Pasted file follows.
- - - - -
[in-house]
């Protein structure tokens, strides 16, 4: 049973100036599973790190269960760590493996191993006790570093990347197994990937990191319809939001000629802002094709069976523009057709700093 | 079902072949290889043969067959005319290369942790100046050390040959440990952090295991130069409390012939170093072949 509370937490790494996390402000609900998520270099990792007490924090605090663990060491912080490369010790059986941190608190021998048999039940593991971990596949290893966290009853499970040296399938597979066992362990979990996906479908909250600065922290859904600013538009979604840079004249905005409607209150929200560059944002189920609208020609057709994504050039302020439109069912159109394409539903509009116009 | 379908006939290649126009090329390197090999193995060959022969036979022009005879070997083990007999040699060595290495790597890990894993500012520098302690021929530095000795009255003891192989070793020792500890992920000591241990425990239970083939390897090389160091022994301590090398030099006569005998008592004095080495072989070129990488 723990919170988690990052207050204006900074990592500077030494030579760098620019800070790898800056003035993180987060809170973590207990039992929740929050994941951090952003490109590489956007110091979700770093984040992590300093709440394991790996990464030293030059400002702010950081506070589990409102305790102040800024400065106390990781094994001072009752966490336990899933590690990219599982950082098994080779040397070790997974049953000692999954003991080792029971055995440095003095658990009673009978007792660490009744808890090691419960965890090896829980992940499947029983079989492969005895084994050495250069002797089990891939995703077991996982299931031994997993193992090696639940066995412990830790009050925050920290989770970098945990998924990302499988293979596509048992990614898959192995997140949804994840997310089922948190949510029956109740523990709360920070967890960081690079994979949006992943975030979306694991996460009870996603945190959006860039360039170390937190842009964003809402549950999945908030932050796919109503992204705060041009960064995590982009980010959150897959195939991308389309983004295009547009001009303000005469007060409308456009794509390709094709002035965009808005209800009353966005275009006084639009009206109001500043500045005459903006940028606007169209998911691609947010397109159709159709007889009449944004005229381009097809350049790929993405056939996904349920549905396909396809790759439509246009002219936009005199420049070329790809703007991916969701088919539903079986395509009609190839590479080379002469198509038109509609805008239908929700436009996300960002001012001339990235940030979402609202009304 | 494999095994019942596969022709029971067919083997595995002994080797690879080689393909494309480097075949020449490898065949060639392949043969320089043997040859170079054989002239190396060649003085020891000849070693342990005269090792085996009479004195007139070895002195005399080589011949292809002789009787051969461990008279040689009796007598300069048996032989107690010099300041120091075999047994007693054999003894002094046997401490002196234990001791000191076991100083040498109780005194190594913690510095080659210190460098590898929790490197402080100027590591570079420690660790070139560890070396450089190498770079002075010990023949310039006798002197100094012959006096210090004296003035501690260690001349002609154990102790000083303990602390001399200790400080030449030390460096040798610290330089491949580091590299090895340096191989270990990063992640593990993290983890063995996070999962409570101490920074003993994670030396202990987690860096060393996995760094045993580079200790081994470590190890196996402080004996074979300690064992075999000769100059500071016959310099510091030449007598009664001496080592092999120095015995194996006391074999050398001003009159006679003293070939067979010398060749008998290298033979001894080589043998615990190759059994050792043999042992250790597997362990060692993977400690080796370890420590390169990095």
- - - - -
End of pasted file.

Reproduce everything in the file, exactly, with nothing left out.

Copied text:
[in-house]
């Protein structure tokens, strides 16, 4: 049973100036599973790190269960760590493996191993006790570093990347197994990937990191319809939001000629802002094709069976523009057709700093 | 079902072949290889043969067959005319290369942790100046050390040959440990952090295991130069409390012939170093072949 509370937490790494996390402000609900998520270099990792007490924090605090663990060491912080490369010790059986941190608190021998048999039940593991971990596949290893966290009853499970040296399938597979066992362990979990996906479908909250600065922290859904600013538009979604840079004249905005409607209150929200560059944002189920609208020609057709994504050039302020439109069912159109394409539903509009116009 | 379908006939290649126009090329390197090999193995060959022969036979022009005879070997083990007999040699060595290495790597890990894993500012520098302690021929530095000795009255003891192989070793020792500890992920000591241990425990239970083939390897090389160091022994301590090398030099006569005998008592004095080495072989070129990488 723990919170988690990052207050204006900074990592500077030494030579760098620019800070790898800056003035993180987060809170973590207990039992929740929050994941951090952003490109590489956007110091979700770093984040992590300093709440394991790996990464030293030059400002702010950081506070589990409102305790102040800024400065106390990781094994001072009752966490336990899933590690990219599982950082098994080779040397070790997974049953000692999954003991080792029971055995440095003095658990009673009978007792660490009744808890090691419960965890090896829980992940499947029983079989492969005895084994050495250069002797089990891939995703077991996982299931031994997993193992090696639940066995412990830790009050925050920290989770970098945990998924990302499988293979596509048992990614898959192995997140949804994840997310089922948190949510029956109740523990709360920070967890960081690079994979949006992943975030979306694991996460009870996603945190959006860039360039170390937190842009964003809402549950999945908030932050796919109503992204705060041009960064995590982009980010959150897959195939991308389309983004295009547009001009303000005469007060409308456009794509390709094709002035965009808005209800009353966005275009006084639009009206109001500043500045005459903006940028606007169209998911691609947010397109159709159709007889009449944004005229381009097809350049790929993405056939996904349920549905396909396809790759439509246009002219936009005199420049070329790809703007991916969701088919539903079986395509009609190839590479080379002469198509038109509609805008239908929700436009996300960002001012001339990235940030979402609202009304 | 494999095994019942596969022709029971067919083997595995002994080797690879080689393909494309480097075949020449490898065949060639392949043969320089043997040859170079054989002239190396060649003085020891000849070693342990005269090792085996009479004195007139070895002195005399080589011949292809002789009787051969461990008279040689009796007598300069048996032989107690010099300041120091075999047994007693054999003894002094046997401490002196234990001791000191076991100083040498109780005194190594913690510095080659210190460098590898929790490197402080100027590591570079420690660790070139560890070396450089190498770079002075010990023949310039006798002197100094012959006096210090004296003035501690260690001349002609154990102790000083303990602390001399200790400080030449030390460096040798610290330089491949580091590299090895340096191989270990990063992640593990993290983890063995996070999962409570101490920074003993994670030396202990987690860096060393996995760094045993580079200790081994470590190890196996402080004996074979300690064992075999000769100059500071016959310099510091030449007598009664001496080592092999120095015995194996006391074999050398001003009159006679003293070939067979010398060749008998290298033979001894080589043998615990190759059994050792043999042992250790597997362990060692993977400690080796370890420590390169990095």